The OPIc – personalized for YOUR interests

The preliminary phase of the OPIc that you will go through on exam day setting up your interview, illustrates this point well. This initial phase establishes your “interest profile” and aims to ensure that the later conversation will be geared towards topics that you will be at ease to talk about. Getting this selection of questions right on the part of  the  OPIc system should ensure a substantial enough sample being recorded. After all, there’s no point in asking you questions that you can’t answer because you know nothing about a  particular topic and have no interest in it. Doing that will simply mean that the system has failed to meet its own primary need, which is to get from you a proper representative sample that can be assessed.

The system’s data bank contains a multitude of possible exam questions, covering a hugely diverse field of interests and activities. Initially, therefore,  the computer will list for you options (in English) about your personal interests across a very wide range of subjects, including hobbies, sport,  vacation preferences and the like. The fact that the OPIc is designed this way, allows you as English-speaking student a clear comparative advantage when you do the OPIc, as compared to the DELE or  SIELE exam – firstly, because the OPIc asks you these initial questions in your own mother tongue, and secondly because it sets out to personalize your exam according to your own personal interests, whilst the DELE /SIELE simply launches straight into an undifferentiated set of exam questions, in Spanish from the word go, in a “one size fits all” style.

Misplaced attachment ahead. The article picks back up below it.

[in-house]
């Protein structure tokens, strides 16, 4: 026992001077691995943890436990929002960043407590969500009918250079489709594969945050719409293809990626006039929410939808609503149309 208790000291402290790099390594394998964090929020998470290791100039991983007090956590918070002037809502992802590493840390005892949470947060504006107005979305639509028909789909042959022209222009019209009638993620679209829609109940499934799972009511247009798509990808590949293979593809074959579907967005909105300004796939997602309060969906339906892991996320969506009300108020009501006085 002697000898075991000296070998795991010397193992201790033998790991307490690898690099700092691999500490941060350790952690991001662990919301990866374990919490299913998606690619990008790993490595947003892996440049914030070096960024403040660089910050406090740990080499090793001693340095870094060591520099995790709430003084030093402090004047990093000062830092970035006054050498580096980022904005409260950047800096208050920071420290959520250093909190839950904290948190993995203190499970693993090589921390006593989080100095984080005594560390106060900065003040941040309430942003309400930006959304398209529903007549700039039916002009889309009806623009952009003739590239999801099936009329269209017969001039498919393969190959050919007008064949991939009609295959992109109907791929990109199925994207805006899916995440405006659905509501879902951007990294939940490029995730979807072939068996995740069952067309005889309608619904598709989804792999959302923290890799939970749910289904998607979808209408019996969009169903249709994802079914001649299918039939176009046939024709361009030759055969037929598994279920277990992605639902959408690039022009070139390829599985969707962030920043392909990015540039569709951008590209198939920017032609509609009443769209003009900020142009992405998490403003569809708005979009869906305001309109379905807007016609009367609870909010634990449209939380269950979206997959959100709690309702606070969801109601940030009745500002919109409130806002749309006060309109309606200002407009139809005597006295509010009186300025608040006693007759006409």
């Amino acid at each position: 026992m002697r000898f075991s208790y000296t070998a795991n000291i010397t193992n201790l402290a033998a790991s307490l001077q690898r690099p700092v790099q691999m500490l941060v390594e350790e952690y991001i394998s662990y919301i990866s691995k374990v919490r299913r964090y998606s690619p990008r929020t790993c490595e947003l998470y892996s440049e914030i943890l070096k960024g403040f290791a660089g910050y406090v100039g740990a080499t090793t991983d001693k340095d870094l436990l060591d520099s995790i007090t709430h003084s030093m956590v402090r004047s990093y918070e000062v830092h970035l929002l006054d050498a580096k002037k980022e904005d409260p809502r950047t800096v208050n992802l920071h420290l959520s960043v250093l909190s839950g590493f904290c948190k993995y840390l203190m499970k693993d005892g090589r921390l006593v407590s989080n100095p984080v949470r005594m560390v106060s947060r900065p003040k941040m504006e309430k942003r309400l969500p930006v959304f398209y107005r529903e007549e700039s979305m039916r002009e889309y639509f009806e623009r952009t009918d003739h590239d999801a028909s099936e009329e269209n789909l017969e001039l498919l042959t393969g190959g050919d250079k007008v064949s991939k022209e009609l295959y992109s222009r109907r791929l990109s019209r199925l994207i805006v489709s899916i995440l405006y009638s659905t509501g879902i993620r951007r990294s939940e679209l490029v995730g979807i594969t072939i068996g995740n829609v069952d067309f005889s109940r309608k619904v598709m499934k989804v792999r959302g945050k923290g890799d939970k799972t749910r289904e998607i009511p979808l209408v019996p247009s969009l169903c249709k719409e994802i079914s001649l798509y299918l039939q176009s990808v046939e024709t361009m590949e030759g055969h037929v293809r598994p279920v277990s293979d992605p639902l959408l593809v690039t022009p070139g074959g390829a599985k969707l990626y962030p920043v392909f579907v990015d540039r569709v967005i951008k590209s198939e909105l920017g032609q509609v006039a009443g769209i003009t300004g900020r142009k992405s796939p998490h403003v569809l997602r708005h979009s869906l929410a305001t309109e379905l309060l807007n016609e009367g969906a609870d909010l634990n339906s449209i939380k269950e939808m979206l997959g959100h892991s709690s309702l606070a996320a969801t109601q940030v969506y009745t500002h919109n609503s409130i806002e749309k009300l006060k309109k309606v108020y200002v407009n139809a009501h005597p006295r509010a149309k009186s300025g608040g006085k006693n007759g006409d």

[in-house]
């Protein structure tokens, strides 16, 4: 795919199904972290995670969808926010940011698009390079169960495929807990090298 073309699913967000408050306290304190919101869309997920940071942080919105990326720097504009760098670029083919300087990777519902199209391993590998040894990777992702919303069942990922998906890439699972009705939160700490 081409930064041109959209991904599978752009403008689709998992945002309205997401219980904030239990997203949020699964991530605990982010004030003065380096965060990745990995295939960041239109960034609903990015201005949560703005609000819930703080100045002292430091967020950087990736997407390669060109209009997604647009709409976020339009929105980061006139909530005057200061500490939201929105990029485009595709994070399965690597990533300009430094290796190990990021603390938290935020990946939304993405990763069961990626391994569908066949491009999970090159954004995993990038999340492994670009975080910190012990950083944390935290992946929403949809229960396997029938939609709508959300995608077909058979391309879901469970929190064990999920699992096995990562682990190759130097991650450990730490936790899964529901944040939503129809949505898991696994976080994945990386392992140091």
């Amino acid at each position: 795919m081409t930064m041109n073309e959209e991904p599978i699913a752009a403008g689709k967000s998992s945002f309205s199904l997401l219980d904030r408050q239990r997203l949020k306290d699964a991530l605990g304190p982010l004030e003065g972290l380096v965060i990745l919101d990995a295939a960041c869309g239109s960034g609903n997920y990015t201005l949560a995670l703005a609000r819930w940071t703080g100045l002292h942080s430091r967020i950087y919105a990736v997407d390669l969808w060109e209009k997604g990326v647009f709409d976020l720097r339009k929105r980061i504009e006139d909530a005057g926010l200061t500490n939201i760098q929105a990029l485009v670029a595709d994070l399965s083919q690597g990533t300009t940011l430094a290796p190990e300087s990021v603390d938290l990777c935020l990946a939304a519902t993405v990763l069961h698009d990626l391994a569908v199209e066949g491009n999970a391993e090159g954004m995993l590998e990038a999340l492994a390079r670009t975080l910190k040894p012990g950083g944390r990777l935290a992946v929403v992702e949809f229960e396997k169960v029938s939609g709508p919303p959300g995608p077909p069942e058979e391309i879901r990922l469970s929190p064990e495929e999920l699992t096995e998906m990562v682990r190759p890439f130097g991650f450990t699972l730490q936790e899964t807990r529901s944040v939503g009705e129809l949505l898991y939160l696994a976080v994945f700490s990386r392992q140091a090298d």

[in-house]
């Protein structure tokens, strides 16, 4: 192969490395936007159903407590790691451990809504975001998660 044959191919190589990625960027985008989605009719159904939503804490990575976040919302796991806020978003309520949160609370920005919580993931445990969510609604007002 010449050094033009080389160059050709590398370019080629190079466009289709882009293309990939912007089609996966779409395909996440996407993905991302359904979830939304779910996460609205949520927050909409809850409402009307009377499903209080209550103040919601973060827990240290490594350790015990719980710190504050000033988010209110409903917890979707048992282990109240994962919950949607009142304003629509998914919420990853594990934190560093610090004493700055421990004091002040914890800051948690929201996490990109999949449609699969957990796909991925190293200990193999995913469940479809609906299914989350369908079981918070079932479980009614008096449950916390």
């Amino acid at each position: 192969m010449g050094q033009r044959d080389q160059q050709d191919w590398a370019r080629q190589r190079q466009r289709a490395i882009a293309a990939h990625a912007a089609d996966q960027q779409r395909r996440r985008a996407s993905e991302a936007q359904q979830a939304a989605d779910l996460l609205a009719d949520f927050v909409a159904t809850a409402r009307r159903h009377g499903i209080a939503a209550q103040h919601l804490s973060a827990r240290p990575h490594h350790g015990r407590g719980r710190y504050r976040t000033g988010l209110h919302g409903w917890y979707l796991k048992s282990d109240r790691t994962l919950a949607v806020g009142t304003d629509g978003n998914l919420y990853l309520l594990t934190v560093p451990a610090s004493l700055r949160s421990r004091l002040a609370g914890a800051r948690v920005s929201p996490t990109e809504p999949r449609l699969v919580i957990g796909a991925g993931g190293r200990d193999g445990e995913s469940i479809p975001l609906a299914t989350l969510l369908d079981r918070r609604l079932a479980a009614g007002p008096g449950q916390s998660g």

Your responses to the OPIc’s personal profile options then determine the precise exam questions that the computer will select for you, and which its on-screen avatar – named Ava – will then put to you (in Spanish) during the actual test. This is what the screen will look like, that you will be speaking to when doing the OPIc (in the case of the classic telephone-based OPI, your interviewer will also first establish your broad interests, but obviously it cannot be as detailed as the technology allows for the OPIc):